Steve Vaccariello for Reader's DigestA basket sits by my front door. It’s my daughters’ shoe basket, and it’s spilling over with sneakers, flip-flops, rain boots, snow boots, Crocs for around the house, and Merrells for hikes in the woods.
When I look at the photograph on page 68, that basket is all I can see. Some of the girls pictured there couldn’t “bring an extra pair of shoes to the photo shoot in case it rains,” as we’d suggested. In their families, shoes are shared among siblings. What they wore was all they had.
The girls are refugees from war-torn countries like Syria, Rwanda, Congo, and Sudan who have legally resettled in Chicago. Twenty-six-year-old Blair Brettschneider started a program to help them with everything from their English to their résumés.
Some of the girls in this picture have fled bombs and lost family. We have welcomed them to our shores and told them to go ahead and start a new life in a place where they will be safe. They have had to adjust to all the seriousness, silliness, and scrutiny that is an American high school while assuming the role of caretaker for their families—minding siblings, translating the mail, accompanying relatives to doctors’ appointments. So I look at this picture, and I see the extraordinary.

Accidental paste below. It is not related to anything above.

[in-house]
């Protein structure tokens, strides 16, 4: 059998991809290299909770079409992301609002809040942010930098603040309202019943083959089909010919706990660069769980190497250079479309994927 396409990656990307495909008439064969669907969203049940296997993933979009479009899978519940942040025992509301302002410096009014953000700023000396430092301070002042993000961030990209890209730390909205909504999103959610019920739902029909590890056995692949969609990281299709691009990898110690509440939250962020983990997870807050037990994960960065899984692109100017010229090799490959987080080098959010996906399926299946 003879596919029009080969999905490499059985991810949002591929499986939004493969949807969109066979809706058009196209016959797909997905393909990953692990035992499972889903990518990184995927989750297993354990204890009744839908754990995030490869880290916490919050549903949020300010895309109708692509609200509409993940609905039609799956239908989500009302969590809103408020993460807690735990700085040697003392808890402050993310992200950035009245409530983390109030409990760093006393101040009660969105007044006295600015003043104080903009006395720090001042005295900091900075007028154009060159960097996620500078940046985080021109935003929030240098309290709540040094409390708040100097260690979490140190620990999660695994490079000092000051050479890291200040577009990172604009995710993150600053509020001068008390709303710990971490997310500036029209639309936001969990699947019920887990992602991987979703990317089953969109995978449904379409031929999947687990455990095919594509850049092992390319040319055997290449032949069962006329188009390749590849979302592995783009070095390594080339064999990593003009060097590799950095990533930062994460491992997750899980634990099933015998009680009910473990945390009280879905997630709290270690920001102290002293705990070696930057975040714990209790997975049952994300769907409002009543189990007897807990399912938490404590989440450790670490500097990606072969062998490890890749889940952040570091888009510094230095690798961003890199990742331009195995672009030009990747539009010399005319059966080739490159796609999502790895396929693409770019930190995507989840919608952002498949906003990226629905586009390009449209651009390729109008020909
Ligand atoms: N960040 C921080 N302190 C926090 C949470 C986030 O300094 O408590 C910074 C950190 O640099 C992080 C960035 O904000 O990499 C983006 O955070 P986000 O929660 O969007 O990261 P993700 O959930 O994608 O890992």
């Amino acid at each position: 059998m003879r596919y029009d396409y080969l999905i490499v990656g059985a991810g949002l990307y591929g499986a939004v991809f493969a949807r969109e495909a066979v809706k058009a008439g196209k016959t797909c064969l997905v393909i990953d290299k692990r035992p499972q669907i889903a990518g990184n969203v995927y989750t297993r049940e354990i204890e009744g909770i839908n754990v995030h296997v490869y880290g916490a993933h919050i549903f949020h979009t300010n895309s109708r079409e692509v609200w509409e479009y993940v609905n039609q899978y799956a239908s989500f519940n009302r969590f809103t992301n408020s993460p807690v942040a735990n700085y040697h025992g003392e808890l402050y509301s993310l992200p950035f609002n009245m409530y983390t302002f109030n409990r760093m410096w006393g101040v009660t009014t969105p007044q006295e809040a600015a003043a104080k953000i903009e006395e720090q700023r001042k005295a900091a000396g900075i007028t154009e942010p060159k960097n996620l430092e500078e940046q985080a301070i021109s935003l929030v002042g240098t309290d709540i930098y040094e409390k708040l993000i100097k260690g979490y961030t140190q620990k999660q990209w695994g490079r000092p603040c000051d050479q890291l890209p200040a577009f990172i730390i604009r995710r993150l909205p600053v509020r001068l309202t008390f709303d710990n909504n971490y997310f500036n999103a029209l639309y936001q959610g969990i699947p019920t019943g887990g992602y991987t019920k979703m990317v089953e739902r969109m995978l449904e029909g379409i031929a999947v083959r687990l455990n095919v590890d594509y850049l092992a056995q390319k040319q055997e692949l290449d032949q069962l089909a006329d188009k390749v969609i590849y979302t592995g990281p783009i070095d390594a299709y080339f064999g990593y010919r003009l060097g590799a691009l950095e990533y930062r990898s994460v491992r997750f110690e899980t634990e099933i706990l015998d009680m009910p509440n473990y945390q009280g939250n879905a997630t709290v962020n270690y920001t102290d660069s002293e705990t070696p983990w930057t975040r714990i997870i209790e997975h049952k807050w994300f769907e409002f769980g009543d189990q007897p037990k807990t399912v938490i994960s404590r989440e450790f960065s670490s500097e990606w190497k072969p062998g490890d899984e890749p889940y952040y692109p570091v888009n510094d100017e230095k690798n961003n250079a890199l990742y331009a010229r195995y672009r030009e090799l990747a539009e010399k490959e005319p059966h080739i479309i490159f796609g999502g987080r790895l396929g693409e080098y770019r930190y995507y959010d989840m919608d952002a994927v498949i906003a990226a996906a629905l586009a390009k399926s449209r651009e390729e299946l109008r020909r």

I also see something blissfully ordinary. I see girls who giggle and whisper. They do cartwheels on the lawn and take selfies with their phones. I look at the picture, and I see girls who are indescribably grateful to be here, and that makes me grateful to be American. What do you see?
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